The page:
Arguments fly in judgeship race
Judge Charles Bailey faces a rare challenger in Steven Charles Burke, a Beaverton lawyer, as Bailey seeks a third six-year term on the Washington County Circuit Court.
Incumbent judges are rarely opposed on the ballot once appointed or elected. Five of the seven county judgeships on the May 15 primary ballot are unopposed — and the only other contest is for the newly created Position 15.
The candidates have argued over who has the right blend of legal experience in Oregon's second most populous county.
Bailey spent most of his legal career before his judgeship as a prosecutor. He is the court's current presiding judge.
"I have nearly 12 years of experience as a circuit court judge and he has zero," he said. "I have done more civil trials as a judge than he as an attorney in his entire career. I have done everything from the simple personal injury cases to the complex civil litigation cases."
He said that as chief civil judge under then-Presiding Judge Kirsten Thompson, he reshaped how the court is handling civil cases and expediting them.
But Burke offered a differing view, saying he would bring a more balanced experience with civil cases, family law and probate, and criminal defense.
"That is what judges need. A lot of things cannot be learned from the bench," he said.
"My opponent thinks being a judge over a civil trial is the same as building a case for a client and putting on the trial. To me, that is like judging ice skating and then claiming you can ice skate with the best of them. No you can't."
Both candidates spent time in other work before they started their legal careers.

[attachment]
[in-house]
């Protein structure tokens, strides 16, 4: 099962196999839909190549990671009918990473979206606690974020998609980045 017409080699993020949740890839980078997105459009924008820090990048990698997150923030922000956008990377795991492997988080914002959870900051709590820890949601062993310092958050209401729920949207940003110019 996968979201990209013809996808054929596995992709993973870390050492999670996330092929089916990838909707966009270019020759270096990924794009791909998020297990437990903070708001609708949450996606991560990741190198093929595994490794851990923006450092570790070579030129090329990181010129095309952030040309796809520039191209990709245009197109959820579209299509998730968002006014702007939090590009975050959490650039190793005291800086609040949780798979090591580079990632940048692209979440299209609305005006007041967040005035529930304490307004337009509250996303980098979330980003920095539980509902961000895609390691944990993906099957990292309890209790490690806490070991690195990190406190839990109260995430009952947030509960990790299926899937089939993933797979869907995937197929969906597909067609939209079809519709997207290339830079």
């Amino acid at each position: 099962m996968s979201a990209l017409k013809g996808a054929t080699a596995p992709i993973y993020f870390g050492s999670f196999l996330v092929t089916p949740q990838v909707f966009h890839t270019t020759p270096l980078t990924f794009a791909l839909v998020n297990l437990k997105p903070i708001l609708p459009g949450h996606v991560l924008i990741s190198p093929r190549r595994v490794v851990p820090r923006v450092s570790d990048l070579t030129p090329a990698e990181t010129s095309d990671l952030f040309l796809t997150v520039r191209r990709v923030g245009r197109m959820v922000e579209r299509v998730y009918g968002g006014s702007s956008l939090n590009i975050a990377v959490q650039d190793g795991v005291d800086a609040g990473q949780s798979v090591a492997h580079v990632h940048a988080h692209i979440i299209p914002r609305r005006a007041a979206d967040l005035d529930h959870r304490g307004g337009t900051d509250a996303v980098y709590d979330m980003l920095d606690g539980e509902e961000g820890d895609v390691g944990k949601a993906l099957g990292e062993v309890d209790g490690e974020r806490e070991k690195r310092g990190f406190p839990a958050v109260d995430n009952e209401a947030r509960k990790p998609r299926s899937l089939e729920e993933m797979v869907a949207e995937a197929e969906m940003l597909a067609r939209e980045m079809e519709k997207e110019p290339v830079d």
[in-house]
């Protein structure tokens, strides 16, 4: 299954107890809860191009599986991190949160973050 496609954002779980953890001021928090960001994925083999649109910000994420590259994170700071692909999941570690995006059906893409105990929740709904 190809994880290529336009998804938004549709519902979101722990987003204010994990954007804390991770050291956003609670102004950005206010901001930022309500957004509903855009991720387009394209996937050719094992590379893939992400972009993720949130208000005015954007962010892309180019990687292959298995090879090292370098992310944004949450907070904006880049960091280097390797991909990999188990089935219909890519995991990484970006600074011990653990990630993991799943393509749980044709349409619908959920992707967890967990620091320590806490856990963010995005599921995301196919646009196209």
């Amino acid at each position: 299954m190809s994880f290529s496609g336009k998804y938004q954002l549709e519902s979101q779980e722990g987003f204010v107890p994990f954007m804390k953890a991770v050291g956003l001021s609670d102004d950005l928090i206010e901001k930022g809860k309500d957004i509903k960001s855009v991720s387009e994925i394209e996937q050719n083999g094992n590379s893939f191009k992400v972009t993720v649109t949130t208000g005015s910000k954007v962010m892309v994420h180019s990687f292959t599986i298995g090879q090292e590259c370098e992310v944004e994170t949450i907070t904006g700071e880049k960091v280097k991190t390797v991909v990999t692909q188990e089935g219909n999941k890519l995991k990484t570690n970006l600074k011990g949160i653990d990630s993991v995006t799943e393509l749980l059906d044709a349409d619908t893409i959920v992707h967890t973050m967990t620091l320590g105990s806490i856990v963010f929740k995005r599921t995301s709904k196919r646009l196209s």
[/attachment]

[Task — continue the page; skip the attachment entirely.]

Bailey, 51, did a four-year stint in the Navy before he earned a bachelor's degree in sociology and political science in 1992, and a law degree in 1996, both from the University of Oregon. He was legislative assistant to then-state Rep. Tom Brian of Tigard in the 1995 and 1997 sessions.
After a year as law clerk to a Multnomah County judge, Bailey was a deputy district attorney from 1998 to 2006 — and on the DA's child abuse team from 2002 to 2006 — until he was elected to the bench in 2006. He became Washington County presiding judge in 2015.
Burke, 48, has been a senior associate at the Beaverton firm of Case & Dusterhoff since 2010. From 2001 to 2010 he had a private practice in Tigard, and also has worked for a small firm.
He earned a bachelor's degree in history from Portland State University in 1994, and his law degree from Lewis & Clark College in 2000. He also completed reserve training for the Multnomah County Sheriff's Office in 1993, and was a reserve police officer in Hillsboro from 1993 to 1996. He also worked at Wilshire Financial Services Group.
The candidates also argued about the significance of an Oregon State Bar preference poll, in which lawyers can indicate their choices in contested judicial races. Burke got 142 votes, Bailey 91 — and incumbents rarely lose such polls.
"My opponent is unpopular with the bar, primarily because of the terrible manner in which he handles the civil court docket, and because he comes off as hostile and oppositional to the attorneys in his courtroom. The bar wants change," Burke said.